High cholesterol can be lowered with the right attitude

High cholesterol ends up being deposited on the walls of arteries which in turn can cause clots that leads to many cardiac diseases. Cholesterol is a product produced by animals and is also produced by our livers. There are two types of cholesterol LDL and HDL. LDL is the bad type of cholesterol that the more of it we have the more unhealthy we are. HDL is the good type of cholesterol that the more of it we have the better our bodies function. Since HDL and LDL is produced by our bodies the amount is determined by our genetics. Some people are genetically programmed to make more LDL than HDL therefore are more at risk for heart disease. Exercise can lower the LDL and help raise the HDL. So it may not be possible to change your genetics but you are able to overcome it through simple lifestyle changes.

Cholesterol is vital for cell membrane repair and production of vitamin D. Without cholesterol our bodies couldn’t function. In order for cholesterol to be effective it must arrive at the destination. That is where HDL and LDL come in. Low density Lipoproteins(LDL) are responsible to help repair cell walls, whereas High Density Lipoproteins(HDL) remove the LDL out of cell and into the liver to be removed by the body. It is the excess that causes the problems. Blood is the transport system of our bodies. In order for anything to get anywhere it must be transported by our blood. While being transported the cholesterol begins to bind to areas of the walls of arteries. It is not clear why this happens but a lot of theories exist. One of those theories states that there is damage to the wall of the artery from wear and tear. Since platelets like everything smooth and platelets are responsible for clotting our blood. Platelets begin to stick to these areas where-by the high cholesterol then sticks to the clot that formed. Thus the building of a clogged artery begins and over years it slowly grows and grows until enough blood is cut off the downstream organs begin to starve. The symptoms that develop depend where the clot and starvation is if it is in your heart you get chest pain, in your leg (DVT) you get swelling, redness, and pain while walking.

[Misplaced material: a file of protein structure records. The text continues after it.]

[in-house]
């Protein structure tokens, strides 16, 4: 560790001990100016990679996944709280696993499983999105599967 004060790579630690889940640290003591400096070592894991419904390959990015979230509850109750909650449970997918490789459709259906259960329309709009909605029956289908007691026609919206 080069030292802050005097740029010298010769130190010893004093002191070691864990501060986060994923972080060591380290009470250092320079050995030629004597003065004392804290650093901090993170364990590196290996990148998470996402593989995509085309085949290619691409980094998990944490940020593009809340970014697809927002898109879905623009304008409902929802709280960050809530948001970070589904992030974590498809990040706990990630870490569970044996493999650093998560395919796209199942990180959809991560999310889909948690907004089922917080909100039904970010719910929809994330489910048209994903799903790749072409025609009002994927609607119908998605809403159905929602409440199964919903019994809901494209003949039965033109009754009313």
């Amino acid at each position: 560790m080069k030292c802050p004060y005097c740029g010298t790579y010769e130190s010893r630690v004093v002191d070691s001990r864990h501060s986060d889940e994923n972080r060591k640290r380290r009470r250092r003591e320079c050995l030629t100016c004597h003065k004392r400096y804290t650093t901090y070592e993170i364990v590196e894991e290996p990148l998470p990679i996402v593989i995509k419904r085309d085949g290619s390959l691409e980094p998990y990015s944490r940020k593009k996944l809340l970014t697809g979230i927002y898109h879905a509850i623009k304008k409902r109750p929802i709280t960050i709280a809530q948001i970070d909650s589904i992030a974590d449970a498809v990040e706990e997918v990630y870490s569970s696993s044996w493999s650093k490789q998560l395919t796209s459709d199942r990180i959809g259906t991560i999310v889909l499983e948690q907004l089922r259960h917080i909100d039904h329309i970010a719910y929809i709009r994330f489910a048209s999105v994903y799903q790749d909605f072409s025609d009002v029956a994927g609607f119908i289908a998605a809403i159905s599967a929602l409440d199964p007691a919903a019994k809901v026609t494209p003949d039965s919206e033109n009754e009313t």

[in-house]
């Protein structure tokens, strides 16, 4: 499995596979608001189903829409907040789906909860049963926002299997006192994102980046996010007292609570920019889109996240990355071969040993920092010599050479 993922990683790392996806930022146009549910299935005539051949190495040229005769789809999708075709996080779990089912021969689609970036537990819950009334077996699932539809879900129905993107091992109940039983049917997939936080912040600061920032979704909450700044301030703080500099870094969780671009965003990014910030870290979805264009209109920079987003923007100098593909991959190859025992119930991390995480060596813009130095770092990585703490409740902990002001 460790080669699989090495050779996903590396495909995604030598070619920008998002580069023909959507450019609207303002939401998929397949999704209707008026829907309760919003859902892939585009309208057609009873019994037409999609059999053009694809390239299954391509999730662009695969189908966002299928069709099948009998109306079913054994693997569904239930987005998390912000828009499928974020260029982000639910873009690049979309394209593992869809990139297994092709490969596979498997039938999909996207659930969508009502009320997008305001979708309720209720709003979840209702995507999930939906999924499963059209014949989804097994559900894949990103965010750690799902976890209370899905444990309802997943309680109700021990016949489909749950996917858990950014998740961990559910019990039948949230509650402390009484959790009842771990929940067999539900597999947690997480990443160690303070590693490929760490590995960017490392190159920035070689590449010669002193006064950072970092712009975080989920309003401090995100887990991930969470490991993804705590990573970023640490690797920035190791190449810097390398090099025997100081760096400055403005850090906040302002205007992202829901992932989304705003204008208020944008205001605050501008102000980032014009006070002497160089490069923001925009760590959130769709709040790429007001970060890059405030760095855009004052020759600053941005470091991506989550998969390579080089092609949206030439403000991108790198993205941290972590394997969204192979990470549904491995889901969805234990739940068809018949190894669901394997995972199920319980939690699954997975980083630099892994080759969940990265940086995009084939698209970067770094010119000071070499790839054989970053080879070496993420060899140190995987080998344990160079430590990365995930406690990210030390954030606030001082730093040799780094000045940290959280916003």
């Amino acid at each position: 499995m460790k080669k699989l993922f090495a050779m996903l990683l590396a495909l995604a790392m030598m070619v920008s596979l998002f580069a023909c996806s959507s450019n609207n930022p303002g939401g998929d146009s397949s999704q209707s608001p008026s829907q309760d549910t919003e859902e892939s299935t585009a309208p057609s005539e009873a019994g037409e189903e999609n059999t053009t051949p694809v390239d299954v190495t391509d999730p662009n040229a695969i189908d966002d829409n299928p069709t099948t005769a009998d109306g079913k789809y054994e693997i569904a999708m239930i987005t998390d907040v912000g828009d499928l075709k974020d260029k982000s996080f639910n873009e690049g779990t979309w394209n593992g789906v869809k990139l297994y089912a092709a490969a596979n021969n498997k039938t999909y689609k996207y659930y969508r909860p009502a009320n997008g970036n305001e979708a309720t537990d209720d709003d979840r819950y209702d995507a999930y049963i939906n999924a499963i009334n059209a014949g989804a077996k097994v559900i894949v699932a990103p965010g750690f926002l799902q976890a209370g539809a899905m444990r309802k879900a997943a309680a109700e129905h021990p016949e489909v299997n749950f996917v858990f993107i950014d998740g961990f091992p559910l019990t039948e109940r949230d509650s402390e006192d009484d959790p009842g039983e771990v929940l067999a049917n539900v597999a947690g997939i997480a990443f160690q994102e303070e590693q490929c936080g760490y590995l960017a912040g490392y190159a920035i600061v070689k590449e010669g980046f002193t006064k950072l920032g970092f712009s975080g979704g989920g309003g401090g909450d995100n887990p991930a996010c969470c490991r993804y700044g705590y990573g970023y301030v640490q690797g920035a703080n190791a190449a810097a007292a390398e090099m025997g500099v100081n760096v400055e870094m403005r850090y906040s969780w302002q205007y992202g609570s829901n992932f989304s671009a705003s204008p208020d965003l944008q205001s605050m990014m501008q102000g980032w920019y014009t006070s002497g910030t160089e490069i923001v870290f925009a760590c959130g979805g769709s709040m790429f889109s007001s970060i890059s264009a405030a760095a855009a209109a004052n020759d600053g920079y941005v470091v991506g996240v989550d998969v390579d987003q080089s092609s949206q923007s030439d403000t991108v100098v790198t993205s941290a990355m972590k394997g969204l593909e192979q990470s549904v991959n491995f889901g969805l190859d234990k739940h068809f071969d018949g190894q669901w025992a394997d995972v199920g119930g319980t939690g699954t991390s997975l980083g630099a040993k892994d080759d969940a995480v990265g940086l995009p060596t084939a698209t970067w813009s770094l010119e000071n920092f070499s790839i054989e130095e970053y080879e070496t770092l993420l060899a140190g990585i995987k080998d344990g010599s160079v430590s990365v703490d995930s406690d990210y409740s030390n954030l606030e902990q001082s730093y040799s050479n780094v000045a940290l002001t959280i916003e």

Remember we need a certain amount of cholesterol to function. It is the high cholesterol that we can do without. Only 20% comes from our diet. High level of dietary cholesterol have been found in egg yolks, organ meats, shrimp, fatty meats. Foods that have higher level of saturated fats and trans fats that have been known to produce high cholesterol levels are fatty meats, whole fat dairy products, snack foods and ready prepared foods. The first step in lowering blood cholesterol levels is adopting a healthy lifestyle. Eat a diet lower in saturated and trans fats, be physically active, achieving a healthy weight and maintaining that weight, limit alcohol consumption and being smoke free.

Call your doctor and schedule a simple blood test to know your cholesterol level. You could be one step closer to reducing your risk of having heart disease and prevent a cardiac problem.